• Duplication of the smaller spool to all AMPs
  • Sorting of one or both spools by the ROWID

The common AMP of rows from two spools being joined is defined by the join columns. This leaves us with 4 data distribution scenarios:

  1. The Primary Indexes (or any other suitable index) of both tables equal the join columns: No join preparation is needed as the rows to be joined are already on the common AMP and sorted by the row hash.

    Hint: The Primary Index of both tables needs to include all join columns, but it can have additional columns as well. These are applied as residual conditions. It's only important that
  2. Only the Primary Index (or any other suitable index)  of one table matches the join columns: The rows of the second table have to be relocated to the common AMP
  3. Neither the Primary Index of the first table (or any other suitable index) nor the Primary Index (or any other suitable index)  of the second table matches the join columns: The rows of both tables have to be relocated to the common AMP

Relocation of rows to the common AMP can be done by redistribution of the rows by the join column(s) ROWHASH or by copying the smaller table to all AMPs.

If the smaller table is copied to all AMPs, it must be sorted in the next step (calculating the rowhash of the join columns and sorting).

The larger table must also be hashed and sorted according to the join columns if the primary index does not already correspond to the join columns. In this case, the larger table is spooled AMP-local.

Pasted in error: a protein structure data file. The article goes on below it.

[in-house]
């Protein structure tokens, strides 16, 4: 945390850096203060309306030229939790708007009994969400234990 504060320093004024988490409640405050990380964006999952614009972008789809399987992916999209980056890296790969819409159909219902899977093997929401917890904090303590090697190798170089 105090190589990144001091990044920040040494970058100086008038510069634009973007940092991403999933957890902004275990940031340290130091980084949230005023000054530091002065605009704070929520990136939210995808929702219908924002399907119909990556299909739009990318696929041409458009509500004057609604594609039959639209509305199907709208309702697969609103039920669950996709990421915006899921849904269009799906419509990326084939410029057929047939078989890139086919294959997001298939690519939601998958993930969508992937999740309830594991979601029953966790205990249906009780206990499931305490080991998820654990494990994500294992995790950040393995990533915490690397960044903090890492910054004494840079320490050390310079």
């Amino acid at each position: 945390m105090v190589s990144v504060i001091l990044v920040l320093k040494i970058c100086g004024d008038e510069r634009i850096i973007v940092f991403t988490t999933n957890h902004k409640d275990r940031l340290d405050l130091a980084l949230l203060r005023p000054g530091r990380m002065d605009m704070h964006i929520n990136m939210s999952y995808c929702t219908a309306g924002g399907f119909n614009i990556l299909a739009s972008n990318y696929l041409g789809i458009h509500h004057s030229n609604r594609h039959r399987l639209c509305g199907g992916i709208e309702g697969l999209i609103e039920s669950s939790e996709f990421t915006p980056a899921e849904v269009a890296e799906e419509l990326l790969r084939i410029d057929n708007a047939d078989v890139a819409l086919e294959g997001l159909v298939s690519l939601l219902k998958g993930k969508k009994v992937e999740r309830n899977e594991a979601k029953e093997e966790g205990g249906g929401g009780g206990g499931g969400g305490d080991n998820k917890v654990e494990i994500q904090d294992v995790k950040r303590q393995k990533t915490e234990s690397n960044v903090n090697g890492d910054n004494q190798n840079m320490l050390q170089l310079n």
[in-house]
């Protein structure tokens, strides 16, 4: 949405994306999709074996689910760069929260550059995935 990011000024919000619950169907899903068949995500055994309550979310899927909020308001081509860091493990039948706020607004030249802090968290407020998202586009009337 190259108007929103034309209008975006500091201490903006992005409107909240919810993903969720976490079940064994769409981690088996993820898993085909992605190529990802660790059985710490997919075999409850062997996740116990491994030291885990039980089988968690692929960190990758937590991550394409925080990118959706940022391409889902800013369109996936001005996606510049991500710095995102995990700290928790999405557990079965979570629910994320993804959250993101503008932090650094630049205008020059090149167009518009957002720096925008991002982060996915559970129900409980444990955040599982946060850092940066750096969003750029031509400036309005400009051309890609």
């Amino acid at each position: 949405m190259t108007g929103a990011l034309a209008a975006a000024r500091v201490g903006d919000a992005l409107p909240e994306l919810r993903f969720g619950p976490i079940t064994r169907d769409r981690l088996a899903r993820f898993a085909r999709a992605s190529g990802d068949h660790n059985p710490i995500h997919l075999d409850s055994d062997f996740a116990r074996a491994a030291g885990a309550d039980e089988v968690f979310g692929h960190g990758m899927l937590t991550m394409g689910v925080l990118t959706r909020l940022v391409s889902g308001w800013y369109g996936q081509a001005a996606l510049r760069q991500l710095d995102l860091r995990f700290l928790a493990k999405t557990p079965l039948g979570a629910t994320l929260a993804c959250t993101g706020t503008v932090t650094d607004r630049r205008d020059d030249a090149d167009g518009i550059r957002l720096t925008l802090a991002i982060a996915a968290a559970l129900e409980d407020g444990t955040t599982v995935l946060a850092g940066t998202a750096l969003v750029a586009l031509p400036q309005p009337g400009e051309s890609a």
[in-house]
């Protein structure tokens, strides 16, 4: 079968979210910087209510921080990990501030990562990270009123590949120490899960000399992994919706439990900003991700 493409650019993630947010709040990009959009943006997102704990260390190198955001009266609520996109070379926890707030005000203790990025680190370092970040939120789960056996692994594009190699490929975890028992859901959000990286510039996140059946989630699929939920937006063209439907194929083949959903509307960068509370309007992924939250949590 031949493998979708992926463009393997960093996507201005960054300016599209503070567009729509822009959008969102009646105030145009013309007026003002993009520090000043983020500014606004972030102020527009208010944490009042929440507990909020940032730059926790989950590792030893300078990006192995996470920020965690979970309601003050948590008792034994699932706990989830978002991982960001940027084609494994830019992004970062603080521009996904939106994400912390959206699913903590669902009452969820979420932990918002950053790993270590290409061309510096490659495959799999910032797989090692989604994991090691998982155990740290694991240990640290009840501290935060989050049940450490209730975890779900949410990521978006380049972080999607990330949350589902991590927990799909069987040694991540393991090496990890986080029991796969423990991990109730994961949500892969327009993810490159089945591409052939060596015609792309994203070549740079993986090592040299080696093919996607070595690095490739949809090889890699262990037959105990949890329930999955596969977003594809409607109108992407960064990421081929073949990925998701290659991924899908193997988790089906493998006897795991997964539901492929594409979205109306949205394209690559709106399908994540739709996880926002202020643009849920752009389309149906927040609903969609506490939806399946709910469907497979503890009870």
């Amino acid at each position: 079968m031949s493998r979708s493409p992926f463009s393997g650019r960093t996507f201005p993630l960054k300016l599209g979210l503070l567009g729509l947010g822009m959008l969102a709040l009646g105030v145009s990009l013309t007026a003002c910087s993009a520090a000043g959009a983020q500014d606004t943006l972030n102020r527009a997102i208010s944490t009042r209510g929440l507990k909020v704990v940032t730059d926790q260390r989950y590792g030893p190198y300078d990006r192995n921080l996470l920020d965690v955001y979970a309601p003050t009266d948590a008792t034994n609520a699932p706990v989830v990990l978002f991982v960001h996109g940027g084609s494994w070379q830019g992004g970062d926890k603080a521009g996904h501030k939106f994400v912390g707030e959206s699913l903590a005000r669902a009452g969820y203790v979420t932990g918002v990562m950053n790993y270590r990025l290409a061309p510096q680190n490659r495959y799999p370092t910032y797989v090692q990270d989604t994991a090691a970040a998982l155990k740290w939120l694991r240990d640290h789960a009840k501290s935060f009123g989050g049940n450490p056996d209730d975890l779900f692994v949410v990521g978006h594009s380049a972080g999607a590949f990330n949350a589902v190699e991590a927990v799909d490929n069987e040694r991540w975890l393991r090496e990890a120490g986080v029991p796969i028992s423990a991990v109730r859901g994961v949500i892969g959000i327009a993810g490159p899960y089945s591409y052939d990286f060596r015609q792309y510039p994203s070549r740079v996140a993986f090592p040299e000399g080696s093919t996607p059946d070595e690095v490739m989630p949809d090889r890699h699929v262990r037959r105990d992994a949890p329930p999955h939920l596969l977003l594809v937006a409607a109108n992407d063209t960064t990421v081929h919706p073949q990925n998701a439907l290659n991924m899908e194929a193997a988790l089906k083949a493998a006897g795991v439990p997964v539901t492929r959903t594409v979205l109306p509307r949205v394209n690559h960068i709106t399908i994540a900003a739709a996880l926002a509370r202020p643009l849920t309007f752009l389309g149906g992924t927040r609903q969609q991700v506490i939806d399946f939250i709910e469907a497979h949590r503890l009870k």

Performance Considerations

If both tables have the same primary index, this join is very efficient, since no rows have to be copied between AMPs.

This join method is also very robust in other respects since the performance loss is bound if, for example, the number of rows in the tables was underestimated due to incorrect or missing statistics.

Another advantage: Since both tables are sorted by rowhash, each data block only has to be copied once into the main memory.

The PPI Merge Join Strategies

All methods mentioned above can be used by the optimizer even if PPI tables are involved in joining.

For example, if a non-partitioned table and a PPI table are joined, the optimizer can convert the PPI table into a non-partitioned table and then use one of the strategies listed above.

On the other hand, the optimizer can also partition the non-partitioned table in the same way as the PPI table when there is a join between a PPI table and an un-partitioned table.

However, this is only possible if all partition columns are present in the non-partitioned table.

If at least one table is partitioned, the following special merge join methods are also available to the optimizer:

The Rowkey-Based Merge Join

The Rowkey-Based Merge Join can be a direct join, that is, neither of the two tables involved is spooled.

A prerequisite for a rowkey-based merge join is that both tables have the same primary index and the same partitioning. Furthermore, the join must be an equijoin across the primary index columns and all partition columns.